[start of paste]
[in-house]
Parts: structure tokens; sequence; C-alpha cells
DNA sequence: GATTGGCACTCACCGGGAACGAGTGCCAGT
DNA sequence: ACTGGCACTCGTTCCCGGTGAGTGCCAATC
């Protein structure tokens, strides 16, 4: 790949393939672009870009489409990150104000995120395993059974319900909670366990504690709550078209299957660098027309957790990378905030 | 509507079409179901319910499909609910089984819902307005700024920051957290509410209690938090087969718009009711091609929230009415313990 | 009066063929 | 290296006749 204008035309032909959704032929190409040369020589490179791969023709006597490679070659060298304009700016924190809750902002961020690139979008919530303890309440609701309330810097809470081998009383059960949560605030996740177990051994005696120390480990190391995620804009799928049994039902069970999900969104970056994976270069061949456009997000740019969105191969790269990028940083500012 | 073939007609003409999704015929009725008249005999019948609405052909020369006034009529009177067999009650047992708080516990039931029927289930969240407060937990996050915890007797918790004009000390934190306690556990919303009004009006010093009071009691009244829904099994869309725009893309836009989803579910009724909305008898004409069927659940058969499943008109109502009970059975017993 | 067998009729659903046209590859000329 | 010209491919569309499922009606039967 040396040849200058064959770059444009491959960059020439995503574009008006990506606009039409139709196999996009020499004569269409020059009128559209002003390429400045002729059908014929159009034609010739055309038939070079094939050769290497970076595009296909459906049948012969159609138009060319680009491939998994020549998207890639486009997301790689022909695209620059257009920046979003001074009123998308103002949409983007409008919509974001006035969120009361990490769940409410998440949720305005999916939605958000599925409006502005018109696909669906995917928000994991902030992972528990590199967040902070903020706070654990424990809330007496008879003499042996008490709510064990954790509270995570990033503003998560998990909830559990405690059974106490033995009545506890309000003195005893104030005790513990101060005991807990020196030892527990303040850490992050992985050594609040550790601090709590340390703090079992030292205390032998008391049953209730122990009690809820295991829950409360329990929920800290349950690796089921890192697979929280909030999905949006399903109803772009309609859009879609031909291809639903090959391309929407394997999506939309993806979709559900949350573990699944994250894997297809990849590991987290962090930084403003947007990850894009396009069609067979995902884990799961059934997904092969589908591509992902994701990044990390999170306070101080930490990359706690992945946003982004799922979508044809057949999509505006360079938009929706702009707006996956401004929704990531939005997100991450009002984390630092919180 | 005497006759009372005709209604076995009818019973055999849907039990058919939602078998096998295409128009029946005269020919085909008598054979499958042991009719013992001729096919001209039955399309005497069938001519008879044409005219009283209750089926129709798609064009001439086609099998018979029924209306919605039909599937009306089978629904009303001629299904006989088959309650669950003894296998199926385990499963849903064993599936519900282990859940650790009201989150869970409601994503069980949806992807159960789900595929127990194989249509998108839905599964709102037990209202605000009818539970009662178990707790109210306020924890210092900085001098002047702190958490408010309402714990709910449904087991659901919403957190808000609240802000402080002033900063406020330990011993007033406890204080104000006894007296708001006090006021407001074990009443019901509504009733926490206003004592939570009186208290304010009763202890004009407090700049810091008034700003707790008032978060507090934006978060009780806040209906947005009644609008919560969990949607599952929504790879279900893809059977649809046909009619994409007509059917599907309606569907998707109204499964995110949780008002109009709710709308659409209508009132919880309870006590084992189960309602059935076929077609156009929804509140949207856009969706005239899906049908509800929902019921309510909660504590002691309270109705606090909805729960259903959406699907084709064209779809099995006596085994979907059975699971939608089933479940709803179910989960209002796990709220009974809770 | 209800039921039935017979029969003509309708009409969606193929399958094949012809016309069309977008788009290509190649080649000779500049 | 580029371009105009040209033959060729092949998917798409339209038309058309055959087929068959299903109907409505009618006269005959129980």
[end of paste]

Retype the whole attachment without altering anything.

[in-house]
Parts: structure tokens; sequence; C-alpha cells
DNA sequence: GATTGGCACTCACCGGGAACGAGTGCCAGT
DNA sequence: ACTGGCACTCGTTCCCGGTGAGTGCCAATC
């Protein structure tokens, strides 16, 4: 790949393939672009870009489409990150104000995120395993059974319900909670366990504690709550078209299957660098027309957790990378905030 | 509507079409179901319910499909609910089984819902307005700024920051957290509410209690938090087969718009009711091609929230009415313990 | 009066063929 | 290296006749 204008035309032909959704032929190409040369020589490179791969023709006597490679070659060298304009700016924190809750902002961020690139979008919530303890309440609701309330810097809470081998009383059960949560605030996740177990051994005696120390480990190391995620804009799928049994039902069970999900969104970056994976270069061949456009997000740019969105191969790269990028940083500012 | 073939007609003409999704015929009725008249005999019948609405052909020369006034009529009177067999009650047992708080516990039931029927289930969240407060937990996050915890007797918790004009000390934190306690556990919303009004009006010093009071009691009244829904099994869309725009893309836009989803579910009724909305008898004409069927659940058969499943008109109502009970059975017993 | 067998009729659903046209590859000329 | 010209491919569309499922009606039967 040396040849200058064959770059444009491959960059020439995503574009008006990506606009039409139709196999996009020499004569269409020059009128559209002003390429400045002729059908014929159009034609010739055309038939070079094939050769290497970076595009296909459906049948012969159609138009060319680009491939998994020549998207890639486009997301790689022909695209620059257009920046979003001074009123998308103002949409983007409008919509974001006035969120009361990490769940409410998440949720305005999916939605958000599925409006502005018109696909669906995917928000994991902030992972528990590199967040902070903020706070654990424990809330007496008879003499042996008490709510064990954790509270995570990033503003998560998990909830559990405690059974106490033995009545506890309000003195005893104030005790513990101060005991807990020196030892527990303040850490992050992985050594609040550790601090709590340390703090079992030292205390032998008391049953209730122990009690809820295991829950409360329990929920800290349950690796089921890192697979929280909030999905949006399903109803772009309609859009879609031909291809639903090959391309929407394997999506939309993806979709559900949350573990699944994250894997297809990849590991987290962090930084403003947007990850894009396009069609067979995902884990799961059934997904092969589908591509992902994701990044990390999170306070101080930490990359706690992945946003982004799922979508044809057949999509505006360079938009929706702009707006996956401004929704990531939005997100991450009002984390630092919180 | 005497006759009372005709209604076995009818019973055999849907039990058919939602078998096998295409128009029946005269020919085909008598054979499958042991009719013992001729096919001209039955399309005497069938001519008879044409005219009283209750089926129709798609064009001439086609099998018979029924209306919605039909599937009306089978629904009303001629299904006989088959309650669950003894296998199926385990499963849903064993599936519900282990859940650790009201989150869970409601994503069980949806992807159960789900595929127990194989249509998108839905599964709102037990209202605000009818539970009662178990707790109210306020924890210092900085001098002047702190958490408010309402714990709910449904087991659901919403957190808000609240802000402080002033900063406020330990011993007033406890204080104000006894007296708001006090006021407001074990009443019901509504009733926490206003004592939570009186208290304010009763202890004009407090700049810091008034700003707790008032978060507090934006978060009780806040209906947005009644609008919560969990949607599952929504790879279900893809059977649809046909009619994409007509059917599907309606569907998707109204499964995110949780008002109009709710709308659409209508009132919880309870006590084992189960309602059935076929077609156009929804509140949207856009969706005239899906049908509800929902019921309510909660504590002691309270109705606090909805729960259903959406699907084709064209779809099995006596085994979907059975699971939608089933479940709803179910989960209002796990709220009974809770 | 209800039921039935017979029969003509309708009409969606193929399958094949012809016309069309977008788009290509190649080649000779500049 | 580029371009105009040209033959060729092949998917798409339209038309058309055959087929068959299903109907409505009618006269005959129980």